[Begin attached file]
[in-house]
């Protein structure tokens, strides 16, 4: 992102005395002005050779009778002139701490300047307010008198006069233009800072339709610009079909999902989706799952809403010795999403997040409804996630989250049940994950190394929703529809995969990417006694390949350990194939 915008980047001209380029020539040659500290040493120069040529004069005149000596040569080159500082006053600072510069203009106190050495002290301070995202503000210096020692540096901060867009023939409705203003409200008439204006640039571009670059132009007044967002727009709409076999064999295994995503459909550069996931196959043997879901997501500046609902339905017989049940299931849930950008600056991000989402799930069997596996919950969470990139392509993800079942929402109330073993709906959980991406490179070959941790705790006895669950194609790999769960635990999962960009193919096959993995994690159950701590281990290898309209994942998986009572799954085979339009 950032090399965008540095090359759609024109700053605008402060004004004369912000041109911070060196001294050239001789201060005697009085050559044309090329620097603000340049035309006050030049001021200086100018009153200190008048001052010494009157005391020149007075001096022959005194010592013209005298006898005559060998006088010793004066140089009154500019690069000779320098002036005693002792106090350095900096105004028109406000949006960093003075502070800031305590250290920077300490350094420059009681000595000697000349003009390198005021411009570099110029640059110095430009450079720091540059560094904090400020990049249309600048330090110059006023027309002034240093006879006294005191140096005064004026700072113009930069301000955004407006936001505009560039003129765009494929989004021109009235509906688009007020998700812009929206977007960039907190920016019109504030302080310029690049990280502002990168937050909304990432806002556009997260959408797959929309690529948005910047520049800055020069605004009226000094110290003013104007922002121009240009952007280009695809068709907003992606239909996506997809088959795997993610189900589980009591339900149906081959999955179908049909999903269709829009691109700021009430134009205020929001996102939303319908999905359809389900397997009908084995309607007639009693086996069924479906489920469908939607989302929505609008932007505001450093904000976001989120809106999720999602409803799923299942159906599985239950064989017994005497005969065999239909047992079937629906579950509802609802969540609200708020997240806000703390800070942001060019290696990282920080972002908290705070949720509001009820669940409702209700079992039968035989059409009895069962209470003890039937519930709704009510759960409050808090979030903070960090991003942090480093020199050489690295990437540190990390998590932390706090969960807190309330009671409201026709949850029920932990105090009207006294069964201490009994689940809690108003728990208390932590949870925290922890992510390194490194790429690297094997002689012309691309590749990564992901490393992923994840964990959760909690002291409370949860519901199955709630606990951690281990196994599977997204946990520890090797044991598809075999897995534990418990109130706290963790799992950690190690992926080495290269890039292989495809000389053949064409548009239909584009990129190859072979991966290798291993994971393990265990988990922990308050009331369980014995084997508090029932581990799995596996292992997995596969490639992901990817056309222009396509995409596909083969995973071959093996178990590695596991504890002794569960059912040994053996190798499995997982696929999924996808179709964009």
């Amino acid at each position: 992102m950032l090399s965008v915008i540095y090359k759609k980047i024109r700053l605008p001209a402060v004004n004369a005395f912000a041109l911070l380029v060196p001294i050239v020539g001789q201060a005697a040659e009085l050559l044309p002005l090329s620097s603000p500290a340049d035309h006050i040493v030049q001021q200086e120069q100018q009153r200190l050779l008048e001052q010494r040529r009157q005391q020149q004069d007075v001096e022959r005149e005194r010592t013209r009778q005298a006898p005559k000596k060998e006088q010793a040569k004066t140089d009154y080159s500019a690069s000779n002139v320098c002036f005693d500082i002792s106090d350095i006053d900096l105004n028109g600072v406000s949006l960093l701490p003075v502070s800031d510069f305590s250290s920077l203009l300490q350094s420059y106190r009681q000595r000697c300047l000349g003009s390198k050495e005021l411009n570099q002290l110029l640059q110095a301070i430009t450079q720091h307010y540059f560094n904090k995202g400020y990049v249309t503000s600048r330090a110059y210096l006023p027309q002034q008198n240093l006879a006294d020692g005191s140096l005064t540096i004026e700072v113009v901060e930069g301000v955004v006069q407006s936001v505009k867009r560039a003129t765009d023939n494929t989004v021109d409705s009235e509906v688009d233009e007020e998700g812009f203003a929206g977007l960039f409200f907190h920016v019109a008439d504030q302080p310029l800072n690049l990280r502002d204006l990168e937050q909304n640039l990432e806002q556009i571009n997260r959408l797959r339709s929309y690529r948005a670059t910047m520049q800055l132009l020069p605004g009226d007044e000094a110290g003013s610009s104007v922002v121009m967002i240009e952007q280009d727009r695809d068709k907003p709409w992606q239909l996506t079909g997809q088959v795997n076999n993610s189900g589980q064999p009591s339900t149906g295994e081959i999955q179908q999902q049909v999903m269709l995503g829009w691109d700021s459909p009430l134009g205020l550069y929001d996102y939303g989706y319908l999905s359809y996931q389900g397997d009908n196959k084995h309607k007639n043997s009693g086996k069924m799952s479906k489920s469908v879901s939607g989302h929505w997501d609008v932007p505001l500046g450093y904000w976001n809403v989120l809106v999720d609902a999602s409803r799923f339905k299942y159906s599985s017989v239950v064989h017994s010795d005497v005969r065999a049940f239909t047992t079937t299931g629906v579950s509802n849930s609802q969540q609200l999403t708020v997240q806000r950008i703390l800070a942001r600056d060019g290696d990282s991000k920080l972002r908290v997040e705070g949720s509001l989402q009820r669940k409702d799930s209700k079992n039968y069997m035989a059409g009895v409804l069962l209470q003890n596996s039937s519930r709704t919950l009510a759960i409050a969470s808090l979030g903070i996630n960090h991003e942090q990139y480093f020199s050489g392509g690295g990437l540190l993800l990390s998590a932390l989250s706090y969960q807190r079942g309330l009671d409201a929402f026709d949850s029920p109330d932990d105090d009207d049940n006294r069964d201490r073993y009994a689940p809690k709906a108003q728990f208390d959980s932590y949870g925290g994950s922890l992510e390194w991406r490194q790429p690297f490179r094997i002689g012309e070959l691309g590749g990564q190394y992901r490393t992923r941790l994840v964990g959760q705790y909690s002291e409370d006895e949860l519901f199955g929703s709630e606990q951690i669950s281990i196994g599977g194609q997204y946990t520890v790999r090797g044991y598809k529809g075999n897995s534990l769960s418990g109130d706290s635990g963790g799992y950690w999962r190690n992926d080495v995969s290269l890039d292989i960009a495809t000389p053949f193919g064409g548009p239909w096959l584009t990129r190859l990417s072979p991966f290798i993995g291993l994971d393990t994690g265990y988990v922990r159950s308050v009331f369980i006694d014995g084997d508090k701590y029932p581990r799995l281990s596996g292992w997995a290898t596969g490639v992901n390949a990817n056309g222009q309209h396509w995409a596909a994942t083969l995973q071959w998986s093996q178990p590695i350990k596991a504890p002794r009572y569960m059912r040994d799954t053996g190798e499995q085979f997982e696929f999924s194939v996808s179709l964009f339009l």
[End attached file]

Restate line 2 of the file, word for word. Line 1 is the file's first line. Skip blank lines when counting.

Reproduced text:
């Protein structure tokens, strides 16, 4: 992102005395002005050779009778002139701490300047307010008198006069233009800072339709610009079909999902989706799952809403010795999403997040409804996630989250049940994950190394929703529809995969990417006694390949350990194939 915008980047001209380029020539040659500290040493120069040529004069005149000596040569080159500082006053600072510069203009106190050495002290301070995202503000210096020692540096901060867009023939409705203003409200008439204006640039571009670059132009007044967002727009709409076999064999295994995503459909550069996931196959043997879901997501500046609902339905017989049940299931849930950008600056991000989402799930069997596996919950969470990139392509993800079942929402109330073993709906959980991406490179070959941790705790006895669950194609790999769960635990999962960009193919096959993995994690159950701590281990290898309209994942998986009572799954085979339009 950032090399965008540095090359759609024109700053605008402060004004004369912000041109911070060196001294050239001789201060005697009085050559044309090329620097603000340049035309006050030049001021200086100018009153200190008048001052010494009157005391020149007075001096022959005194010592013209005298006898005559060998006088010793004066140089009154500019690069000779320098002036005693002792106090350095900096105004028109406000949006960093003075502070800031305590250290920077300490350094420059009681000595000697000349003009390198005021411009570099110029640059110095430009450079720091540059560094904090400020990049249309600048330090110059006023027309002034240093006879006294005191140096005064004026700072113009930069301000955004407006936001505009560039003129765009494929989004021109009235509906688009007020998700812009929206977007960039907190920016019109504030302080310029690049990280502002990168937050909304990432806002556009997260959408797959929309690529948005910047520049800055020069605004009226000094110290003013104007922002121009240009952007280009695809068709907003992606239909996506997809088959795997993610189900589980009591339900149906081959999955179908049909999903269709829009691109700021009430134009205020929001996102939303319908999905359809389900397997009908084995309607007639009693086996069924479906489920469908939607989302929505609008932007505001450093904000976001989120809106999720999602409803799923299942159906599985239950064989017994005497005969065999239909047992079937629906579950509802609802969540609200708020997240806000703390800070942001060019290696990282920080972002908290705070949720509001009820669940409702209700079992039968035989059409009895069962209470003890039937519930709704009510759960409050808090979030903070960090991003942090480093020199050489690295990437540190990390998590932390706090969960807190309330009671409201026709949850029920932990105090009207006294069964201490009994689940809690108003728990208390932590949870925290922890992510390194490194790429690297094997002689012309691309590749990564992901490393992923994840964990959760909690002291409370949860519901199955709630606990951690281990196994599977997204946990520890090797044991598809075999897995534990418990109130706290963790799992950690190690992926080495290269890039292989495809000389053949064409548009239909584009990129190859072979991966290798291993994971393990265990988990922990308050009331369980014995084997508090029932581990799995596996292992997995596969490639992901990817056309222009396509995409596909083969995973071959093996178990590695596991504890002794569960059912040994053996190798499995997982696929999924996808179709964009």